Boston’s Way Home
As a city, Boston is committed to helping the most vulnerable neighbors in our community. You can read more about our work to end homelessness. In 2015, former Mayor Martin J. Walsh launched Boston’s Way Home, a comprehensive plan to reform Boston’s homeless services system and end chronic and veteran homelessness. You can track our progress online.
Under the original plan, we learned that to reach our ambitious goals, we need to transform our homeless response system and improve outcomes for everyone.
The 2020 update will recommit us to the goals of ending chronic and veteran homelessness, and lays out updated strategies to meet our goals.
If You Need Help
If you are homeless or someone you know is homeless, follow the link below:
News and AnnouncementsLatest news
More than $38 million awarded to nonprofits providing services to homeless individuals
City of Boston increasing care capacity, targeted interventions for those experiencing homelessness
Boston home sale prices rose by lowest level in a decade
Our partnersOur partners
Initiative InterviewsInitiative Interviews
How Can I Help?How Can I Help?
New Life Furniture Bank is an essential partner in the City's initiative to end chronic and veteran homelessness. They need a variety of different types of volunteers.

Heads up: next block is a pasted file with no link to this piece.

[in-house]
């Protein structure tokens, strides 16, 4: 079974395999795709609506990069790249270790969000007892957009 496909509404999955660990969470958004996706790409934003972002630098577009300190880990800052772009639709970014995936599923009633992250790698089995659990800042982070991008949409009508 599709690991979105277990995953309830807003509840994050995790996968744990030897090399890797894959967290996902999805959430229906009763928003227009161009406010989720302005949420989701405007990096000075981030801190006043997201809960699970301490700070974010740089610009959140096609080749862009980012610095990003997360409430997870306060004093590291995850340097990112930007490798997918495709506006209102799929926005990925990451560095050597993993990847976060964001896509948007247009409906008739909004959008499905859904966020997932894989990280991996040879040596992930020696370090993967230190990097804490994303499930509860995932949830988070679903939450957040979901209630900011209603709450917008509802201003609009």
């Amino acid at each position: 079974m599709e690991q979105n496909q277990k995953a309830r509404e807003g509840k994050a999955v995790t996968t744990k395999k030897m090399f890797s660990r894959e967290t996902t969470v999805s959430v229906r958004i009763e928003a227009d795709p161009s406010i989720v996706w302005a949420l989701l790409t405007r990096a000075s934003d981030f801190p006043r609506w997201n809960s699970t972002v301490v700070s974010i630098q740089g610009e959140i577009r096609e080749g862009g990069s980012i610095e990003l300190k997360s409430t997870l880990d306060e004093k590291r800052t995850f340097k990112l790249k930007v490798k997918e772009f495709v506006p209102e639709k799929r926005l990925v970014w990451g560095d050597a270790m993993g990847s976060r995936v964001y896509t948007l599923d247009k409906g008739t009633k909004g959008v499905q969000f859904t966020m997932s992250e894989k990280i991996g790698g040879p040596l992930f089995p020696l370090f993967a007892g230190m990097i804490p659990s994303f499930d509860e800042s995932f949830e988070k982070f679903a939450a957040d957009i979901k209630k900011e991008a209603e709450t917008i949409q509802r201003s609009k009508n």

More than 5,000 volunteers every year help Pine Street Inn provide shelter, housing and other crucial services to homeless men and women. Donations of time and talent help us continue the mission of ending homelessness.
Learn more about the Boston's Way Home Fund:
The Boston Advisory Council on Ending Homelessness (BACHome) was established in 2017. The council is a collaboration of peers with lived experience of homelessness. They gather with the purpose of offering wisdom to the Mayor’s Office to help shape Boston’s system of care for the homeless. They are also willful agents of change and participate in many advocacy efforts concerning homeless policy and procedures. Their mission is to:
- be a voice for the voiceless
- be empathetic for the suffering
- empower the powerless, and
- build hope for the hopeless.